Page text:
Agencies are expected to include more artificial intelligence (AI) applications on their budget “wish lists” this year.

Federal agencies are expected to submit their budget requests to Congress in September, detailing the funding they’ll need to meet their missions for fiscal year 2018. One trend that Congress can expect to see is requests for AI applications to automate cybersecurity processes, according to Thomas Jones, Federal systems engineer at Bay Dynamics.

“You’re going to see a big focus on AI because it reduces overhead and the number of people needed,” Jones said.

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Other types of cybersecurity monitoring programs send several alerts whenever they detect dangerous behavior on the network. Often, there are too many alerts for IT professionals to pay close attention to each one. AI applications can learn to detect the most critical alerts and send only those, while taking care of any other minor problems automatically.

The Federal government also needs AI applications because of the shortage of Federal cybersecurity employees.

“There’s just too many cyber jobs in the Federal government and not enough people,” Jones said.

Jones said that President Donald Trump has begun to focus on the IT workforce shortage by discussing how to improve higher education so that more students graduate with technical degrees and the right expertise to work for the Federal government.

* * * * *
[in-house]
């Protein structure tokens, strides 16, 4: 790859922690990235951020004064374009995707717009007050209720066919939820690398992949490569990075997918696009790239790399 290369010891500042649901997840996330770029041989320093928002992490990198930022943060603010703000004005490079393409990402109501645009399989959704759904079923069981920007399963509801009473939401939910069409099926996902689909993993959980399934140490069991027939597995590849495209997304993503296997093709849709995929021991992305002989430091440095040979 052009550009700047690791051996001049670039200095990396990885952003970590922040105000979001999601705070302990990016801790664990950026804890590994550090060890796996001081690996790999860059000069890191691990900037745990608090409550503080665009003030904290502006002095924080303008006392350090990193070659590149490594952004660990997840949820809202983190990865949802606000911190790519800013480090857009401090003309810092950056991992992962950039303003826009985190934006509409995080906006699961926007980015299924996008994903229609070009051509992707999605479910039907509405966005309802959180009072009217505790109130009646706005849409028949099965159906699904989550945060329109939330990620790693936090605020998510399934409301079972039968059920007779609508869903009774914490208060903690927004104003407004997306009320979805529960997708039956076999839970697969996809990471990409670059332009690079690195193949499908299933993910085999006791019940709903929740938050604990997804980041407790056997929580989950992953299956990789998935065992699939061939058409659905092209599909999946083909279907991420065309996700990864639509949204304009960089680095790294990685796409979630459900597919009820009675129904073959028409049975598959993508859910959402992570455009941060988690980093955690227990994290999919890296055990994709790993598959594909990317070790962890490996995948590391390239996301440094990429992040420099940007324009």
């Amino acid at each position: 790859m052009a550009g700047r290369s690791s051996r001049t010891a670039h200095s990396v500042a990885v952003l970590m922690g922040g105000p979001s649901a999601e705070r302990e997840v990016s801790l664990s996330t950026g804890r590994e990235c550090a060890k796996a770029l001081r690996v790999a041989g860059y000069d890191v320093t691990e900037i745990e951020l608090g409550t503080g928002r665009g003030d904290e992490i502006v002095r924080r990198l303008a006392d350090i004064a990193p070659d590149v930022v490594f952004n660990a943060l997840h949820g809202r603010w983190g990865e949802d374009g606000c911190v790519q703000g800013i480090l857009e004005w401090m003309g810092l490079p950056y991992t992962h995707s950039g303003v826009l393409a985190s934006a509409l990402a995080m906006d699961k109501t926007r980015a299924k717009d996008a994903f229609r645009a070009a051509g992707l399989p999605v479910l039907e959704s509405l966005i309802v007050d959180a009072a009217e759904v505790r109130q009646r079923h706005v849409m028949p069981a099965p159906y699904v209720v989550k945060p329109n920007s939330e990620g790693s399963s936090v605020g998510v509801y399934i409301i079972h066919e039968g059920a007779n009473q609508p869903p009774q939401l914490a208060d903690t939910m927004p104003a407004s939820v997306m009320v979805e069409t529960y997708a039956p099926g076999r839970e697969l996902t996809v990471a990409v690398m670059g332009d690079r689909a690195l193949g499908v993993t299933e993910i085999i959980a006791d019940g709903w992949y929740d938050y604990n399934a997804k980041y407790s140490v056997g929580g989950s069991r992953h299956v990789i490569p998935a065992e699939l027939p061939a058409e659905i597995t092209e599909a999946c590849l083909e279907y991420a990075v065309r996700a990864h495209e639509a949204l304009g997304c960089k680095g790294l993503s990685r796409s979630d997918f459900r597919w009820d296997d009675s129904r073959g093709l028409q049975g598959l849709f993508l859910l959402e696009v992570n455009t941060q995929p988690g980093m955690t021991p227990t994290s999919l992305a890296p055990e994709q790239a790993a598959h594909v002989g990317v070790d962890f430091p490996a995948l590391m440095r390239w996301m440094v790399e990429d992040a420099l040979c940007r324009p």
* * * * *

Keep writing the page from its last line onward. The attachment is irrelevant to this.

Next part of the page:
“The administration is probably beginning to look at that in terms of investing,” Jones said.

Jones said agencies should ask for cybersecurity resources that will help them manage a risk-based cybersecurity program. For example, agencies should look at what applications are the most critical to achieving their mission, finding out what their risks are, and developing solutions to protect them.

“It’s finding out what your crown jewels and are finding out what the risks are to the crown jewels,” Jones said.

Jones said that the National Institute of Standards and Technology (NIST) is working on a risk management guidance that agencies can use to inform their cybersecurity decisions. Many agencies have begun to form risk-based cybersecurity plans by evaluating their systems.

Jones said legislation like the Modernizing Government Technology (MGT) Act will drive focus toward IT issues within agencies and emphasize the importance of funding these projects.

“Knowing your environment well enough to assess risk tends to involve a lot of heavy lifting,” Jones said.

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Morgan Lynch
Morgan Lynch
Morgan Lynch is a Staff Reporter for MeriTalk covering Federal IT and K-12 Education.